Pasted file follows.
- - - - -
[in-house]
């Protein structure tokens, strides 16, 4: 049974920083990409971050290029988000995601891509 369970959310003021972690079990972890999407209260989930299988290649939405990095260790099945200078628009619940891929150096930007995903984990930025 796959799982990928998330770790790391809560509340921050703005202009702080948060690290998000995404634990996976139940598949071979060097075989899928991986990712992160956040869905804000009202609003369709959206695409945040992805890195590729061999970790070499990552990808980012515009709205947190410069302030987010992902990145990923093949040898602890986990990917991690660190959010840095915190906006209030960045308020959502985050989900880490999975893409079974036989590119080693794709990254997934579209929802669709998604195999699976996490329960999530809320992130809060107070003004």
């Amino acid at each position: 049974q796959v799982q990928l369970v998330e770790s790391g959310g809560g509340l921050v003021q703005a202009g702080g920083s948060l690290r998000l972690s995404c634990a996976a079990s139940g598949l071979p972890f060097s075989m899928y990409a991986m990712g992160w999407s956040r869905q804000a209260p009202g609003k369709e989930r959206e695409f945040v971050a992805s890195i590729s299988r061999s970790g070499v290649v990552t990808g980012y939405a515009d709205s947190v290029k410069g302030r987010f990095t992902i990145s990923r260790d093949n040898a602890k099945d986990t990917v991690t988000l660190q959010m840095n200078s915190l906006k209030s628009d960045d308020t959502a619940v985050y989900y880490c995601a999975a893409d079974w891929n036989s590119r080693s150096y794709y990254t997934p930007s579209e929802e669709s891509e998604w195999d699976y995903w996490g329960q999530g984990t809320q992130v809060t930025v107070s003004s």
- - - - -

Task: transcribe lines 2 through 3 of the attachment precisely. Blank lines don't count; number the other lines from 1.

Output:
């Protein structure tokens, strides 16, 4: 049974920083990409971050290029988000995601891509 369970959310003021972690079990972890999407209260989930299988290649939405990095260790099945200078628009619940891929150096930007995903984990930025 796959799982990928998330770790790391809560509340921050703005202009702080948060690290998000995404634990996976139940598949071979060097075989899928991986990712992160956040869905804000009202609003369709959206695409945040992805890195590729061999970790070499990552990808980012515009709205947190410069302030987010992902990145990923093949040898602890986990990917991690660190959010840095915190906006209030960045308020959502985050989900880490999975893409079974036989590119080693794709990254997934579209929802669709998604195999699976996490329960999530809320992130809060107070003004």
């Amino acid at each position: 049974q796959v799982q990928l369970v998330e770790s790391g959310g809560g509340l921050v003021q703005a202009g702080g920083s948060l690290r998000l972690s995404c634990a996976a079990s139940g598949l071979p972890f060097s075989m899928y990409a991986m990712g992160w999407s956040r869905q804000a209260p009202g609003k369709e989930r959206e695409f945040v971050a992805s890195i590729s299988r061999s970790g070499v290649v990552t990808g980012y939405a515009d709205s947190v290029k410069g302030r987010f990095t992902i990145s990923r260790d093949n040898a602890k099945d986990t990917v991690t988000l660190q959010m840095n200078s915190l906006k209030s628009d960045d308020t959502a619940v985050y989900y880490c995601a999975a893409d079974w891929n036989s590119r080693s150096y794709y990254t997934p930007s579209e929802e669709s891509e998604w195999d699976y995903w996490g329960q999530g984990t809320q992130v809060t930025v107070s003004s």